Trump fires members of HIV/AIDS council without explanation

  • Trump fires members of HIV/AIDS council without explanation

Trump fires members of HIV/AIDS council without explanation

President Trump, pictured with Vice President Mike Pence, fired all remaining 16 members on his HIV/AIDS advisory council earlier this week.

It is not uncommon for a new president to clear a council of its members and restaff, and President Barack Obama did the same with PACHA when he took office in 2008. Some 25 members can be commissioned for the council, also known as "PACHA", but as November only 10 members were listed on the council's website.

"I was co-chair of the disparities committee, so much of my advocacy and policy references surrounded vulnerable populations, addressing issuing of diverse communities, specifically looking at the impacts of the LGBT community, namely, the disproportionate impact of HIV and AIDS to people of color, gay men, transgender women", Maldonado told the Blade.

"I think where the discrepancy comes in is why a year later, No. 1?" In June, six members resigned, including Schoettes.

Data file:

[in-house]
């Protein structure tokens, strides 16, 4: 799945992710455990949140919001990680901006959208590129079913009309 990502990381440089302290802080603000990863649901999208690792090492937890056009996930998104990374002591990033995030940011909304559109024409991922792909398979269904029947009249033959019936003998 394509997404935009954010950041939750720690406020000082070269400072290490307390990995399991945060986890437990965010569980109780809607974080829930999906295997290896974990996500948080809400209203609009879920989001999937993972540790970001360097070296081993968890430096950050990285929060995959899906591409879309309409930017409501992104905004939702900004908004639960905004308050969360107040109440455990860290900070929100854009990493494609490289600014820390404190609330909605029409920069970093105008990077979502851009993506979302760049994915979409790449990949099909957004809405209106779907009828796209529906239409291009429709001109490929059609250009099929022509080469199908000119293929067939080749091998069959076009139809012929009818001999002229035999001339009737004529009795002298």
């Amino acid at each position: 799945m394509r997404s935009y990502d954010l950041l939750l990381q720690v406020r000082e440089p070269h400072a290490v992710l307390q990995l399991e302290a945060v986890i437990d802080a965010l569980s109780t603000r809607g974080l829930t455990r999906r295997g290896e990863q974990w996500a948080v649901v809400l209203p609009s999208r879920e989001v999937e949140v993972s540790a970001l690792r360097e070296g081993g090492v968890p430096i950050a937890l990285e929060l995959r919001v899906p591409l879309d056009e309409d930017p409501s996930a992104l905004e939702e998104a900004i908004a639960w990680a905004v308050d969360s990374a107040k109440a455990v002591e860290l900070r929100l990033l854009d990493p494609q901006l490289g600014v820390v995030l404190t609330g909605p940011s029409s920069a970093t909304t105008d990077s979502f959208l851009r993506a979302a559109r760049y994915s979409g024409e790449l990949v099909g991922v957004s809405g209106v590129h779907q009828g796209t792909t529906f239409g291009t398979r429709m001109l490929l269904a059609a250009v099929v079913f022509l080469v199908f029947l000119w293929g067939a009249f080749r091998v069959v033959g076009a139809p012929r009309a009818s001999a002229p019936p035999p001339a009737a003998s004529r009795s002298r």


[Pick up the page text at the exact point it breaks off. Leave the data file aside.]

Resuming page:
Scott Schoettes, a longtime HIV/AIDS activist who resigned from the council in June over the president's inaction on the issue, announced that the rest of the council had been terminated on Wednesday. "No respect for their service", Schoettes tweeted.

"To the best of my knowledge it's not a disbandment of the council altogether, but a dismissal of any pre-Trump nominees", he added, "which in my opinion might be more risky than not having a council at all". "I was an Obama appointee and my term was continuing until 2018". "There is no way for us to know where on the agenda HIV policy is, and that is the concerning part".

The White House did not respond to a request for comment. For one thing, he was knocked for his failure to appoint an HIV/AIDS chief, the first time that such a position has been vacant since its creation in 1993.

Jim Driscoll, a Trump supporter who served on the council under President George W. Bush, defended the firings by saying they're "standard practice" for a new administration.

At the time of this post, the White House Office of National AIDS Policy (ONAP) has not been staffed - and hasn't been since the Trump Administration began in January of 2017. He also wants more than $1 billion in cuts from worldwide programs like the Global Fund to Fight AIDS, Tuberculosis and Malaria.

Sullivan, who's a professor at Emory University specializing in HIV research, did not explicitly criticize the administration's decision to fire him and his fellow panel members, adding that there are plenty of scientists who can fill his position as long as USA policy sticks to "well-established" and science-based research.

For Worlds AIDS Day, the Trump administration did not mention LGBTQ people.